Via Mark Kleiman, the good David Brooks delivers an excellent column on Mitt Romney and "The Speech":

The first casualty is the national community. Romney described a community yesterday. Observant Catholics, Baptists, Methodists, Jews and Muslims are inside that community. The nonobservant are not. There was not even a perfunctory sentence showing respect for the nonreligious. I’m assuming that Romney left that out in order to generate howls of outrage in the liberal press.

The second casualty of the faith war is theology itself. In rallying the armies of faith against their supposed enemies, Romney waved away any theological distinctions among them with the brush of his hand. In this calculus, the faithful become a tribe, marked by ethnic pride, a shared sense of victimization and all the other markers of identity politics.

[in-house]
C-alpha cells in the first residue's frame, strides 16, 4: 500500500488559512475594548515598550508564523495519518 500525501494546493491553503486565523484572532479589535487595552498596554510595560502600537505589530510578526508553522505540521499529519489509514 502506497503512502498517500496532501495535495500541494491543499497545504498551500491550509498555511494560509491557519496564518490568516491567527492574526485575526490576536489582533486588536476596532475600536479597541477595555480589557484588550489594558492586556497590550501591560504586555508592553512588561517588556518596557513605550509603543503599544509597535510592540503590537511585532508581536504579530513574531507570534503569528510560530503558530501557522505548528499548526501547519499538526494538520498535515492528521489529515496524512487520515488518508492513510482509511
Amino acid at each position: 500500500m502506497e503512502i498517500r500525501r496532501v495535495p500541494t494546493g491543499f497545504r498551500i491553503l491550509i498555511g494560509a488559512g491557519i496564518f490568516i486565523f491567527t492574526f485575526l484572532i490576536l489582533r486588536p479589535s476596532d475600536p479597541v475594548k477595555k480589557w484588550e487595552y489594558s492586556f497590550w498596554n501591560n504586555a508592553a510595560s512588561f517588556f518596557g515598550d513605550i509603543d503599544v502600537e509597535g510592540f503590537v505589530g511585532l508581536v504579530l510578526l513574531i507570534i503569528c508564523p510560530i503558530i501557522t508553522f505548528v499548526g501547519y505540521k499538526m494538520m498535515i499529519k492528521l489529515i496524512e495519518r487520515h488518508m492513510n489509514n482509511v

Yessiree.

Meanwhile, from the point of view of a basically secular person who nonetheless holds to certain retrograde notions about human dignity, there continues to be something staggering about the extent to which the politicized "faith" crowd believes that it is a right and just thing to do to, say, keep a man shackled naked in a standing posture in a freezing room and then, later, strap him to a board and force water down his throat so as to induce a sensation of drowning before using evidence obtained by such methods as perhaps a basis for detaining further individuals and treating them likewise.

We want to hear what you think about this article. Submit a letter to the editor or write to letters@theatlantic.com.